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Comprehensive Evaluation of Exhaust Emissions with Diesel Fuel from a Commercial Scale Gas-to-Liquids Plant
ISSN: 1946-3952, e-ISSN: 1946-3960
Published May 05, 2010 by SAE International in United States
Citation: Schaberg, P. and Bell, A., "Comprehensive Evaluation of Exhaust Emissions with Diesel Fuel from a Commercial Scale Gas-to-Liquids Plant," SAE Int. J. Fuels Lubr. 3(2):175-195, 2010, https://doi.org/10.4271/2010-01-1512.
The world's first large scale commercial Gas-to-Liquids (GTL) fuel production plant using low temperature Fischer-Tropsch (LTFT) technology, Oryx GTL, has been in operation in Qatar since 2007. The first on-specification diesel fuel produced by this plant was subjected to a comprehensive fit-for-purpose validation program, part of which comprised exhaust emission tests which were conducted with two different passenger cars and two different heavy-duty engines. Three neat GTL diesel fuels were included in the study: commercial GTL diesel fuel, an equivalent full boiling range GTL diesel fuel produced in a pilot plant, and a GTL diesel fuel with a narrower distillation range. Commercial sulfur-free (≺10 mg/kg) European EN590 diesel fuel was used as the reference fuel. In addition, tests were performed with two different blending ratios (20% and 50%) of GTL diesel in the EN590 diesel.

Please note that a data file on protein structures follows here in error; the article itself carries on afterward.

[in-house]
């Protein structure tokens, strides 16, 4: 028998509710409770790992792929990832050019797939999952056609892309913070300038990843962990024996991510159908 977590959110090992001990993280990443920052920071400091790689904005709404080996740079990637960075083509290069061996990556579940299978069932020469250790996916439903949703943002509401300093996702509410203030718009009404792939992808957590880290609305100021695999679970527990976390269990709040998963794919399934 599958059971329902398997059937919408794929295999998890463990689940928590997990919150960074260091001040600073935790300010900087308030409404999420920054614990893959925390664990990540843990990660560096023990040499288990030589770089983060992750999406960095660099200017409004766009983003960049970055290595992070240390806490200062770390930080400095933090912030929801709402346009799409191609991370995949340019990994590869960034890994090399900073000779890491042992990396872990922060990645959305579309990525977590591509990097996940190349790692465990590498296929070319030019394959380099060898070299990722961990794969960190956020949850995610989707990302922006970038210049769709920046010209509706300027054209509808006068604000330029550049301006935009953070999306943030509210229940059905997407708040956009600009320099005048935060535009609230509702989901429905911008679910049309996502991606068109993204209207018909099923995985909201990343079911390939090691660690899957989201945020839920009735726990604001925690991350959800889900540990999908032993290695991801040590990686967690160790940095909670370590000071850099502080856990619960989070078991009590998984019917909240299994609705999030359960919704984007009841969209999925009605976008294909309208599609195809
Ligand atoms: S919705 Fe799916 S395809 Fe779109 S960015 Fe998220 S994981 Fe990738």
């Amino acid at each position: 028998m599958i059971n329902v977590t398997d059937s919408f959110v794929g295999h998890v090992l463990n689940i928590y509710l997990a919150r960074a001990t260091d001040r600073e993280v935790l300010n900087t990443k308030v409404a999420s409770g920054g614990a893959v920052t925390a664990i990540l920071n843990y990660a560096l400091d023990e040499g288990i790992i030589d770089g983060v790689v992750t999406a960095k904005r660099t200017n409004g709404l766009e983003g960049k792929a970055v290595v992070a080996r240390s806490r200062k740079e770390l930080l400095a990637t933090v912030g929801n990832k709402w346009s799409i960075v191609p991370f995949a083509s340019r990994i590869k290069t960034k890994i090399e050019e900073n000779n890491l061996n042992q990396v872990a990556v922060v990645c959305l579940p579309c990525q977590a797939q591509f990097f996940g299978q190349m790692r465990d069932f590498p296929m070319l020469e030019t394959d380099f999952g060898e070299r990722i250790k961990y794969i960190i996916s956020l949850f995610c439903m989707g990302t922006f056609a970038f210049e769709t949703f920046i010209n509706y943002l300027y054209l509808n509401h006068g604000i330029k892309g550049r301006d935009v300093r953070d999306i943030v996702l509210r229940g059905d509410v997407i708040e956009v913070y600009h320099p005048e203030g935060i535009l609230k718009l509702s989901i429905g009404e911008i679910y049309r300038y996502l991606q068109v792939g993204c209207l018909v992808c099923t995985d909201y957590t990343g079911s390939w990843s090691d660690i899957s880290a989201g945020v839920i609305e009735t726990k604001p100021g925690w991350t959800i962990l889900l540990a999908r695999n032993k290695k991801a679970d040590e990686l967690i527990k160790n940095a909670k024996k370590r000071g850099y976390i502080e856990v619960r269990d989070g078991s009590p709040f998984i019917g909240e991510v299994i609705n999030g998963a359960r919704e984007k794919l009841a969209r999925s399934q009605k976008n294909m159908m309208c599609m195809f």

The neat GTL fuels showed reductions in PM, THC, and CO, while NOx emissions were either neutral or reduced, depending on the engine technology, when compared to the EN590 diesel. The blended fuels generally showed reductions in emissions or a neutral response, in some cases with a distinct non-linear characteristic in relation to the blending ratio. The narrower cut of pilot plant GTL diesel fuel also showed a varied response relative to the full boiling range GTL diesel fuel, depending on the engine technology. The results of the tests demonstrated that the commercial GTL diesel fuel shows the same favorable exhaust emissions performance that has come to be expected from extensive testing conducted previously with GTL fuel produced in pilot plants. Interactions with engine technology, specifically in terms of fuel injection equipment, were also highlighted.
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